I fell down the last of the stairs, tripping over my own feet.
I rushed towards the open window, throwing my gear through and tumbling after it. Sound rumbled from inside the house, the stumble of the thing that now dressed itself as Lisa.
She had made it down the stairs.
I fought with the window, slamming it shut behind me. Its quiet protest rattled through the night.
I threw myself at the bike, dragging it up off the ground and throwing my stuff in the basket, taking off down the road, bracing myself for the clawing grasp of Lisa.
She wasn’t behind me yet. I’d lost her, at least temporarily, at the closed window.
I rode through the night, taking as many side streets as I could remember. Exhaustion was closing in on me, my legs and knees burning with a nagging ache.
Letting myself slip for just a moment, I let the exhaustion take control, let my pace slow to a lazy, wobbling crawl. Tears nipped at the corners of my eyes.
I didn’t have time for self pity. If I pushed, I could make it back at least to the farmhouse, thanks to the bike.
Letting the wind dry my eyes and clear my vision, I pedalled harder. The pain in my ankle burned in protest, but I pushed on.
It wasn’t until I’d reached the park that I allowed myself to slow to a stop and look behind me. The dark streets lay quiet and empty behind me.
Lisa either hadn’t worked out the window, or had lost my trail, and I could feel my panic slowly ebbing away.
I bumped the bike over the curb and wobbled over the uneven grass, the overgrown blades tickling my ankles where my jeans had ripped. Despite the bumpy ground, I made it to the creek quickly, pausing only to look around before I pulled my near empty water bottle out of my pack.
I drank the water that was left greedily and refilled it.
I felt uneasy here, not from something I could define or see, but from an unknown fear lurking behind every tree, quivering in each shadow that surrounded me.
Ignoring the impatient grumble of my stomach, I struggled my backpack on and pushed the bike through the grass. It was quicker pushing it at a half jog than trying to pedal through the overgrowth again.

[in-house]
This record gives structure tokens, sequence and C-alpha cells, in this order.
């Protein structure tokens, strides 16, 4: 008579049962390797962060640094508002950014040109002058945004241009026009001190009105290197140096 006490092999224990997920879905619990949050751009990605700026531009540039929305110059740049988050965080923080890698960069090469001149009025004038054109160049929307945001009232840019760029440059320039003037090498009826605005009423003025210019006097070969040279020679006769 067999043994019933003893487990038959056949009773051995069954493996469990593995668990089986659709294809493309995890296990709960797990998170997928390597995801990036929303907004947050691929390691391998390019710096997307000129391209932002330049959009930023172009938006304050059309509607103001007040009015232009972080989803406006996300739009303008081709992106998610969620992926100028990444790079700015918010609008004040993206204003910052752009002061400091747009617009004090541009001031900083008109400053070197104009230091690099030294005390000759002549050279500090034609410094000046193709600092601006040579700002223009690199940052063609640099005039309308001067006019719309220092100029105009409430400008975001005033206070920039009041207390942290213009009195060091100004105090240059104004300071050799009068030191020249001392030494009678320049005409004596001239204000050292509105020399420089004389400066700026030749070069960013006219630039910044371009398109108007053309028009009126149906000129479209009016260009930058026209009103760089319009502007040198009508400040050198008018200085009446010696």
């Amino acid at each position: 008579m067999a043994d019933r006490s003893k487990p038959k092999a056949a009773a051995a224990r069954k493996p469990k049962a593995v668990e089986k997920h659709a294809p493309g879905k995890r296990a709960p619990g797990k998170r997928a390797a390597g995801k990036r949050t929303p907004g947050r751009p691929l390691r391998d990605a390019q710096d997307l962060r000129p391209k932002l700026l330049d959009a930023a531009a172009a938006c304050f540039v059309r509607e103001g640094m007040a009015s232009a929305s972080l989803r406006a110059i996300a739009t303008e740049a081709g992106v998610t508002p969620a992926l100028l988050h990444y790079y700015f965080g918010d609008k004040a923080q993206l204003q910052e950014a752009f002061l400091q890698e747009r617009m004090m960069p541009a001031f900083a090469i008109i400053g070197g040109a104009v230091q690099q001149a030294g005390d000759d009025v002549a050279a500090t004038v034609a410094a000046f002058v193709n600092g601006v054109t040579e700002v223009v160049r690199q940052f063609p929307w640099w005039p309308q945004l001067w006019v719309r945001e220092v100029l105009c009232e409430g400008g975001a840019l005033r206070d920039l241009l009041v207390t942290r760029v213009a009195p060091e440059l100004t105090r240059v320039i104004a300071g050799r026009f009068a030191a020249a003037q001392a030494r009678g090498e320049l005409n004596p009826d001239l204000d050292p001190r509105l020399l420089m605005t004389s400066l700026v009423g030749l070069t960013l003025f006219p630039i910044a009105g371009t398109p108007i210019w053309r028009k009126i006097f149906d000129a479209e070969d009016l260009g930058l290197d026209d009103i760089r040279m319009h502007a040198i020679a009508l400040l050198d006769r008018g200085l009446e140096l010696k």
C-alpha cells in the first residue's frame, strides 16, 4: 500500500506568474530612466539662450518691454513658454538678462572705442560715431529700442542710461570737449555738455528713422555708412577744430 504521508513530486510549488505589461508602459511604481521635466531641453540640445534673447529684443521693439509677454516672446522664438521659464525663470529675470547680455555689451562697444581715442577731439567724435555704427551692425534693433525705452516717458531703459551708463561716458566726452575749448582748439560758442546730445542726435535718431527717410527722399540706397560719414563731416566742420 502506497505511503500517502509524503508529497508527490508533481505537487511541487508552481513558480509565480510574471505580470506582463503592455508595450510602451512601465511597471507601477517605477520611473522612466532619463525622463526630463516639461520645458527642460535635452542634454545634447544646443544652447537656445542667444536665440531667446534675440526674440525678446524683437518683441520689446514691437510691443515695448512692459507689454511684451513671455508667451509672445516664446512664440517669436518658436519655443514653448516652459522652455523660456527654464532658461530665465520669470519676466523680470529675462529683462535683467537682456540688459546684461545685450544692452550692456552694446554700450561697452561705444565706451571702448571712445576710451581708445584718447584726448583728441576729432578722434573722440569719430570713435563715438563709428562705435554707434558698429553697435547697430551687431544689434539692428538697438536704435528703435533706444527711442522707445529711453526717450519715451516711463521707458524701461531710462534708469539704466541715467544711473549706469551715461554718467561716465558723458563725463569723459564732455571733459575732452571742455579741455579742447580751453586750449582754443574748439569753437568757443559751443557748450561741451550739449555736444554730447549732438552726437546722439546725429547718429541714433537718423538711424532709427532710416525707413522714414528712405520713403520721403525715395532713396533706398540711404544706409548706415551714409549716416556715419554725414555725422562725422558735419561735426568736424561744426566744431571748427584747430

I stood at the edge of the park, hiding under the thick trees. The street was so quiet it felt wrong, uncomfortable. A little too welcoming.
After a few long moments of stillness, I couldn’t wait any longer. The road sat quietly in the moonlight, inviting me.
I bumped back off the curb and started cycling. When nothing moved behind me, I ignored the telltale clicks and whir of the bike and pushed harder, bringing myself up to a speed where everything blurred around me, lost to the night.
Still nothing followed.
At the edge of town, I paused for a breath. There were still a few hours left of the night, but I knew I would have to stop at the farmhouse. I didn’t have time to get all the way to Lakes before dawn, and I had no idea what I might find in between.
I pushed off, letting myself really let go as the highway stretched out before me. The road was open, empty, and I pedalled with abandon. A glimmer of the joy I’d first felt on the bike returned, and I felt my spirit lift.
Before long I was back in the overgrowth leading to the farmhouse, pushing the bike through the stubborn weeds, tripping over unseen clumps of grass and rocks. The sense of security we’d felt at this house was gone now.
This was where they’d found us, where they’d taken Annie from us.
Even the field leading to it felt disturbed, unsafe.
I had no choice.
I pushed the bike into an especially thick part of grass at the side of the house, picking up my shovel and the knife, my tired hands only just barely gripping them.